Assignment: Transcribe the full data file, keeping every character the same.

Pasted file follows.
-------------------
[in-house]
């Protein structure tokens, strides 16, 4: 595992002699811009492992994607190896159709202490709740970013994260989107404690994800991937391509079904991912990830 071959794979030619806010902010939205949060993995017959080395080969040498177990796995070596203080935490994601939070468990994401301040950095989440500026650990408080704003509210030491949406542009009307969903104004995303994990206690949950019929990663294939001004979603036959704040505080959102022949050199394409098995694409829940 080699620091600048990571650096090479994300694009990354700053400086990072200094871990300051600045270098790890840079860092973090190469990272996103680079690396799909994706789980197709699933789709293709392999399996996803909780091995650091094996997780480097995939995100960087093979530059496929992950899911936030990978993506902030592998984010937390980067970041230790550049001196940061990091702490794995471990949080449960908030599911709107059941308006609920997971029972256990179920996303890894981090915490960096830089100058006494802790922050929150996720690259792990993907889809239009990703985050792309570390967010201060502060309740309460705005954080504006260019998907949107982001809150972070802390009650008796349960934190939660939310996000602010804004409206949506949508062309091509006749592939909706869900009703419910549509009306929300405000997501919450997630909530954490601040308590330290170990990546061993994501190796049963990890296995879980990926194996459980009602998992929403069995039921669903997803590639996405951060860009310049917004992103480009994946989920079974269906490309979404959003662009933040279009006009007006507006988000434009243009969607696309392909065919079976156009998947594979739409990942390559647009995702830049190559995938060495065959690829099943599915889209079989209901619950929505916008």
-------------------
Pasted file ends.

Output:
[in-house]
């Protein structure tokens, strides 16, 4: 595992002699811009492992994607190896159709202490709740970013994260989107404690994800991937391509079904991912990830 071959794979030619806010902010939205949060993995017959080395080969040498177990796995070596203080935490994601939070468990994401301040950095989440500026650990408080704003509210030491949406542009009307969903104004995303994990206690949950019929990663294939001004979603036959704040505080959102022949050199394409098995694409829940 080699620091600048990571650096090479994300694009990354700053400086990072200094871990300051600045270098790890840079860092973090190469990272996103680079690396799909994706789980197709699933789709293709392999399996996803909780091995650091094996997780480097995939995100960087093979530059496929992950899911936030990978993506902030592998984010937390980067970041230790550049001196940061990091702490794995471990949080449960908030599911709107059941308006609920997971029972256990179920996303890894981090915490960096830089100058006494802790922050929150996720690259792990993907889809239009990703985050792309570390967010201060502060309740309460705005954080504006260019998907949107982001809150972070802390009650008796349960934190939660939310996000602010804004409206949506949508062309091509006749592939909706869900009703419910549509009306929300405000997501919450997630909530954490601040308590330290170990990546061993994501190796049963990890296995879980990926194996459980009602998992929403069995039921669903997803590639996405951060860009310049917004992103480009994946989920079974269906490309979404959003662009933040279009006009007006507006988000434009243009969607696309392909065919079976156009998947594979739409990942390559647009995702830049190559995938060495065959690829099943599915889209079989209901619950929505916008």